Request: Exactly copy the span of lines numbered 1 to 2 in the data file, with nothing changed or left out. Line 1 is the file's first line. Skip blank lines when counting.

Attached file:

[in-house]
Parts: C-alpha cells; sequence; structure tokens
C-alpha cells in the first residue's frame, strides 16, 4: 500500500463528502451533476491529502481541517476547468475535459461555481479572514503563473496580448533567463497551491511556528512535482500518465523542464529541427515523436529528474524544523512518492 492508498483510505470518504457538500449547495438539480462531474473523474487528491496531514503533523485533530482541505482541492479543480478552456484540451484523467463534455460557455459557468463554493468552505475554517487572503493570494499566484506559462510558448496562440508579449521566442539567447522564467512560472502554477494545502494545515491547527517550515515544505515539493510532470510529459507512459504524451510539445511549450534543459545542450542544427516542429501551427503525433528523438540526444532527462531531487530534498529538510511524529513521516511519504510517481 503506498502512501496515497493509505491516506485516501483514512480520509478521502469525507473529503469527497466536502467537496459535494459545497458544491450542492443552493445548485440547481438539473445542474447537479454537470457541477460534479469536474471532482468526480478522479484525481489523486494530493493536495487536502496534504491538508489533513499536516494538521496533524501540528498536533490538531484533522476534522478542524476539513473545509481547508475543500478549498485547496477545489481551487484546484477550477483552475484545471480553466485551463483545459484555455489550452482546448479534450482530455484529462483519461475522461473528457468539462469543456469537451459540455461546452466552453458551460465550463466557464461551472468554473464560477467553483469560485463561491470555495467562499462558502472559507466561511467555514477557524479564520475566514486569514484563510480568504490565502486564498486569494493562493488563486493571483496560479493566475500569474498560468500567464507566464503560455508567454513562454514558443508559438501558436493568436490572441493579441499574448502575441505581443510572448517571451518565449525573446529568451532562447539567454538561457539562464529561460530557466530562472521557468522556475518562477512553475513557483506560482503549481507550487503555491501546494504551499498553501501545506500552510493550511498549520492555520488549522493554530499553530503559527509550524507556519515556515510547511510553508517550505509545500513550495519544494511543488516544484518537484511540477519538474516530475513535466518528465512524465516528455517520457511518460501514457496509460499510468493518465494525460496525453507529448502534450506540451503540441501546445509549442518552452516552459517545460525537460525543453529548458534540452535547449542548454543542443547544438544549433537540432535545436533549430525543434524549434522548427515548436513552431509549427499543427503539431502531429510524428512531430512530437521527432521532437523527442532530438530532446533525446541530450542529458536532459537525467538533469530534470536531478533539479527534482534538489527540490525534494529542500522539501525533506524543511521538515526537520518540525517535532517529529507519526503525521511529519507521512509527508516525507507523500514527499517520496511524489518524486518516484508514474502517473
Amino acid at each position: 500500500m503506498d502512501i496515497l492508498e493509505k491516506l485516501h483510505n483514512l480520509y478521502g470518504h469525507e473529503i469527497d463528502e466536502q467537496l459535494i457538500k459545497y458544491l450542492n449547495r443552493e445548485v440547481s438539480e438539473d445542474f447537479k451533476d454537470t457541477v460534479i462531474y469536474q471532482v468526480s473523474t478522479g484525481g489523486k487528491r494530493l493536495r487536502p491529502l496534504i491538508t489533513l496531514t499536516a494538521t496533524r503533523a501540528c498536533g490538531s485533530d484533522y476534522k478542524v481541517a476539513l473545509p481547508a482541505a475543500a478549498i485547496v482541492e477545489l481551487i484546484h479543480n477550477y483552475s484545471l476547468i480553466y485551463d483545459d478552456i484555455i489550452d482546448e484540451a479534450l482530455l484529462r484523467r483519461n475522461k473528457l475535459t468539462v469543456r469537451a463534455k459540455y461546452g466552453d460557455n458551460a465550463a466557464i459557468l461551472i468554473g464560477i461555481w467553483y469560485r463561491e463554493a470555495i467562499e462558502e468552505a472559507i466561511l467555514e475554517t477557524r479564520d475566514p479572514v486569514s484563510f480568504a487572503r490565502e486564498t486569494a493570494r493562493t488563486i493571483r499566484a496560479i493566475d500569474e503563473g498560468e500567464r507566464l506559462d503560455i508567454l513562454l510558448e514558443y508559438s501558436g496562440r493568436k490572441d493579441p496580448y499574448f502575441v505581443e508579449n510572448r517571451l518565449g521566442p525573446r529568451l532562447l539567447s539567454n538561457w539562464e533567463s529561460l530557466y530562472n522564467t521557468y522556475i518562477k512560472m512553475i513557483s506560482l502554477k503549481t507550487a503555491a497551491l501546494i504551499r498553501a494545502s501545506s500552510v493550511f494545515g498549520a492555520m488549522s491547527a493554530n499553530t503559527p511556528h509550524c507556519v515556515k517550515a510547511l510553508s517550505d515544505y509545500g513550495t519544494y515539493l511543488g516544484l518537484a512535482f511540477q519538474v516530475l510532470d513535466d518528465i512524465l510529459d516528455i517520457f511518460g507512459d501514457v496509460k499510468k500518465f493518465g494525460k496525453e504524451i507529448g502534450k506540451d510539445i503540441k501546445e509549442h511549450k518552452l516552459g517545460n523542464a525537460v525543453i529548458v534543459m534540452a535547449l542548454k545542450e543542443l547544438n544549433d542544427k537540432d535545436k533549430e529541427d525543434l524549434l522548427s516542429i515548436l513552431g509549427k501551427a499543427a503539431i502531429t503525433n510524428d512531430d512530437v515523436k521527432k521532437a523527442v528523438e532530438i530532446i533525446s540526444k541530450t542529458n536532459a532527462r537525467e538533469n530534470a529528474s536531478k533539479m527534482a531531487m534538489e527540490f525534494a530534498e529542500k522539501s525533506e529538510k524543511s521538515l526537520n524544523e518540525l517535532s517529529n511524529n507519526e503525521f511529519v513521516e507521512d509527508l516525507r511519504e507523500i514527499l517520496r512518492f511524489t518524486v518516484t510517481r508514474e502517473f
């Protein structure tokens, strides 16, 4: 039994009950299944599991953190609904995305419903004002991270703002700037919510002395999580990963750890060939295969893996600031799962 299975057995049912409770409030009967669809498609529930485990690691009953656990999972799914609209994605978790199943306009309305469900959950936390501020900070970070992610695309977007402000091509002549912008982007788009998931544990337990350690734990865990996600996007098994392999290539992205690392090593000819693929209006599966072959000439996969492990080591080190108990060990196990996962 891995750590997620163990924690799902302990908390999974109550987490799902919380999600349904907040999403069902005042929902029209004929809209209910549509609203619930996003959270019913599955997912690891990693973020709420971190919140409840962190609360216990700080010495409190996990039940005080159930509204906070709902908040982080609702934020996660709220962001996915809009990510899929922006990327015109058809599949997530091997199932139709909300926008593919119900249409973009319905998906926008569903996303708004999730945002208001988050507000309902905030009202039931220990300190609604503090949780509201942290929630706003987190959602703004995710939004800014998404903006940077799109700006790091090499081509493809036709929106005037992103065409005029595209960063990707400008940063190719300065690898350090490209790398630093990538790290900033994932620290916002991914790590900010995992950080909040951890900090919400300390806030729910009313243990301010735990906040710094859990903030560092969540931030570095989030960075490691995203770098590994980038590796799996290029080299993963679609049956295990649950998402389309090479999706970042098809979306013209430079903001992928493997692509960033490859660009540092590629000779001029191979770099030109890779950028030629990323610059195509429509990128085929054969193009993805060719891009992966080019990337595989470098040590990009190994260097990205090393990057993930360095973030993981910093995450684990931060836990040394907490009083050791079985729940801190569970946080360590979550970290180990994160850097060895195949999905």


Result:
[in-house]
Parts: C-alpha cells; sequence; structure tokens